If Black plays is G2 she gets this result:

6 - 0 + 2½ - 2 + 1½ - 1 + ½ = 7½

{8|5} + (1½|-1½} = 6½ so if Black plays in G1 she gets this result:

6½ - 0 + 2½ - 2 + 1 - ½ = 7½

It does not matter, does it? :lol:

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Post #173 Posted: Mon Oct 26, 2020 2:26 pm 
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Bill Spight wrote:
What do you mean by the quasi ideal environment? Does 5½ = {5½|-5½} or {2¾|-2¾}? My guess is the latter, since otherwise the choice will be in {5½|-5½}, hands down. Also, who plays first? OK, I went back and found that you had originally stipulated Black to play. Fine.

If 5½ = {5½|-5½} then the result of playing in the environment alone is 5½ - 5 + 4½ - . . . + ½ = 3, and that fits with your claim that starting with G2 gives a result of 9. But in that case your play is in the environment, not G2. If 5½ = {2¾|-2¾} then the result of playing in the environment is 1½ and the result of starting with G2 gives a result of only 7½. For ease of calculation we can write that environment as {5½|0} + {0|-5} + . . . + {½|0}. Doing so adds 1½ to the mean value of the environment and makes the result of starting with G2 9 points for Black. We find that result by calculating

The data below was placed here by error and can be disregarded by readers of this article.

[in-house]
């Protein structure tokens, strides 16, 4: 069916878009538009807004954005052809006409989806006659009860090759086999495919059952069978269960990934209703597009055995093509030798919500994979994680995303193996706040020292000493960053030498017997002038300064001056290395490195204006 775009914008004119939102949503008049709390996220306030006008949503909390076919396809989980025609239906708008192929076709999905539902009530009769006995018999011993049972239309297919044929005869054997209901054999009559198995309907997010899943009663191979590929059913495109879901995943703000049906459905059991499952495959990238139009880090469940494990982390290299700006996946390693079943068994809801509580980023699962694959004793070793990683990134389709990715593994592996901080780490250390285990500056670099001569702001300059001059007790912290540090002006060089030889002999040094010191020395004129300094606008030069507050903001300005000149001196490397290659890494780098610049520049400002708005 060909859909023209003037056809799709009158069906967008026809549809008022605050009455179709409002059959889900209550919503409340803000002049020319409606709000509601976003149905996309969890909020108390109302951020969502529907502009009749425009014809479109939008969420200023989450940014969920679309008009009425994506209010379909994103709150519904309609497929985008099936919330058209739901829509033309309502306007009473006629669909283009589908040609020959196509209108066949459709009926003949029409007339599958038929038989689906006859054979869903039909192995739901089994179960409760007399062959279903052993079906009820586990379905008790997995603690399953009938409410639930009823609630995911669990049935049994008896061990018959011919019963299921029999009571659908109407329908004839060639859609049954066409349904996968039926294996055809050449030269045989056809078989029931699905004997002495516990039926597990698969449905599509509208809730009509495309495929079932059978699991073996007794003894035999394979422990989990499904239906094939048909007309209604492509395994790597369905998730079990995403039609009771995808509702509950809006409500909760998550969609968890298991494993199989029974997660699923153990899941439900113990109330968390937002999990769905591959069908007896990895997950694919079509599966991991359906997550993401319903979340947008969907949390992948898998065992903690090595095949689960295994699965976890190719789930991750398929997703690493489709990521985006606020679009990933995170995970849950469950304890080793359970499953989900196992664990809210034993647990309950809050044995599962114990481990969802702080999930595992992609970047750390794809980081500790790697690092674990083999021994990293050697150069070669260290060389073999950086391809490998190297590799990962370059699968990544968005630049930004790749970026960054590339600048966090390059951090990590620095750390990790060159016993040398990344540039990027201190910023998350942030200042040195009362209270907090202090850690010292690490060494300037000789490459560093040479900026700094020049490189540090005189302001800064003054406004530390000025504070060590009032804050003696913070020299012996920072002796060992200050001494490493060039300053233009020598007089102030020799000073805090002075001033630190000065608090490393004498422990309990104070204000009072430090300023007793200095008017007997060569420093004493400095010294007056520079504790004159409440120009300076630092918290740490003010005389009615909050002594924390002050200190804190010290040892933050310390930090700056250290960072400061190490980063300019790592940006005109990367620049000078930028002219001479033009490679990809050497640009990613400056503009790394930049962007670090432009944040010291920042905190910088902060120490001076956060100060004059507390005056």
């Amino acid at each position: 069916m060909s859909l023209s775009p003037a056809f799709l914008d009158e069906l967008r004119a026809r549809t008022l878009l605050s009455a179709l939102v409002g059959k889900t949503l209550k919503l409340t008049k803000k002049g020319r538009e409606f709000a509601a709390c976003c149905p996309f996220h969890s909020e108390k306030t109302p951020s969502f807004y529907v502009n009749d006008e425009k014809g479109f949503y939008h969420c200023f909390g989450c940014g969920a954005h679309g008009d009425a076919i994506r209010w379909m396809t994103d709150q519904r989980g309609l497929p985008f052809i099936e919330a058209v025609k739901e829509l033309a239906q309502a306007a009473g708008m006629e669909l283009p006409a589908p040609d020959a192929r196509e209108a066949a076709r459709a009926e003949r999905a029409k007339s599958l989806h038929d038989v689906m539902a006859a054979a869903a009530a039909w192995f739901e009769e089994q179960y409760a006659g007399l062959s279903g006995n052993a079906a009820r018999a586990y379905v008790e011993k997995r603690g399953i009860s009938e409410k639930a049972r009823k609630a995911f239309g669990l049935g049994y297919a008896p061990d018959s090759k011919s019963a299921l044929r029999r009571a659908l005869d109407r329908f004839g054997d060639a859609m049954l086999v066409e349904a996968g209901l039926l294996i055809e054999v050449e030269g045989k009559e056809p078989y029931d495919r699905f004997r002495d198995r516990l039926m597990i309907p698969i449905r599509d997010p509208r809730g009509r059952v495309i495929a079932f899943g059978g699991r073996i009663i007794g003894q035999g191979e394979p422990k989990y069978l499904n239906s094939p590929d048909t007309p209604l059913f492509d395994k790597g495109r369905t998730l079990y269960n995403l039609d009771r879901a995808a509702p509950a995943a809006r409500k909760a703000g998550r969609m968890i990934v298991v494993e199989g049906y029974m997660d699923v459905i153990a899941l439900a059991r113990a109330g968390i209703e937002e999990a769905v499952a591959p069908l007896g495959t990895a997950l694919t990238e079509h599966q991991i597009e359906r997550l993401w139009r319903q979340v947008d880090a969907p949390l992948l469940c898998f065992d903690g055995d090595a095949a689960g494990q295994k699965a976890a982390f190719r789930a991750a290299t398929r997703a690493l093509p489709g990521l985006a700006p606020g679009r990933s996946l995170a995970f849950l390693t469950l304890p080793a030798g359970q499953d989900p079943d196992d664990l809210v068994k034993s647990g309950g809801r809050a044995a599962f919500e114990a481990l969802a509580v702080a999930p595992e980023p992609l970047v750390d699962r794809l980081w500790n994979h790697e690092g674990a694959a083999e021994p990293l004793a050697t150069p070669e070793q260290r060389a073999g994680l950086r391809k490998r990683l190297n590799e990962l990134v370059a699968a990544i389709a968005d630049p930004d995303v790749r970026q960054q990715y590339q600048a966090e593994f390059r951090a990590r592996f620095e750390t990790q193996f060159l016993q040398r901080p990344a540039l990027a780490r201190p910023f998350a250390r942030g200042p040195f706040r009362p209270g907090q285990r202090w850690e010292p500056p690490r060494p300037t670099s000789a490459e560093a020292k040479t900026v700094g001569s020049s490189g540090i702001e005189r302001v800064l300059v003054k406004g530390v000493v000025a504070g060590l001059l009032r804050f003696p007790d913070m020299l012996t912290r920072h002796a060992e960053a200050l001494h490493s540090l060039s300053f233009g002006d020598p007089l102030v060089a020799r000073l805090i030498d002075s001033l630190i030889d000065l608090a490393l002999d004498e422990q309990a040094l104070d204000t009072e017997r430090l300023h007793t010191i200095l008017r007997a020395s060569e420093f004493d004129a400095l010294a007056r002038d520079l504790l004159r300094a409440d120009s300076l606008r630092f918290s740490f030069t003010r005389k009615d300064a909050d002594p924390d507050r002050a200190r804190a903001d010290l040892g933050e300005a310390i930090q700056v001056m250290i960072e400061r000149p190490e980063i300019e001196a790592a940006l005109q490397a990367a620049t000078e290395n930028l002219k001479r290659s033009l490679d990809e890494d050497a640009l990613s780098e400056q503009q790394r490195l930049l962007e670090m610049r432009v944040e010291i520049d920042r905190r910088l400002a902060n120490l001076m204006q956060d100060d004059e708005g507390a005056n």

OK Bill surely my calculation was not correct.

Anyway it is not the point and it seems there is here a misunderstanding.
My proposal is not intented to be an alternative to the current CGT theory. It is only another tool you can use if you face some difficulties for applying the CGT theory. I see two cases:

1)We saw in various previous posts that the best estimation is not always the best move. It might happen in particular when the environment is not enough "ideal" (I mean more or less miai or more or less tedomari). In that case when you hesitate between two moves with close miai values you may want to read the game and a method to read the game may be useful

2)The second case is far more important than the first case. If G1 = { ...?...|||||x|y} has one branch (here the black one) too complex to be evaluated ( follow-up with various alternatives not easy to visualise) my method allows you to ignore this complex branch and find all the same the winning move if it exists.

Why are you so negative with my proposal? By allowing to manage finding the winning move in game where CGT theory is in difficulty my proposal erase some drawbacks of CGT theory and as a consequence this CGT theory becomes more and more interesting doesn'it?

When you answered
Bill Spight wrote:
First, in the context of this discussion, playing safe when you are ahead is hardly news. We both knew that beforehand, and I doubt if our readers were ignorant of that, either.

That was obviously the answer of the go player but not the answer of the CGT theorician. If I understand correctly, CGT theory concern is only to find the best move and not simply to find a winning move. BTW the only way to know if a game is a winning one is to compare the score of the game to the komi. CGT theory is built to evaluate scores but does the theory compare this score with the komi?
My proposal is only a way to use the komi in order to find a winning move in situation where CGT theory faces difficulty to identify the best move.

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Post #174 Posted: Mon Oct 26, 2020 3:08 pm 
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Gérard TAILLE wrote:
Bill Spight wrote: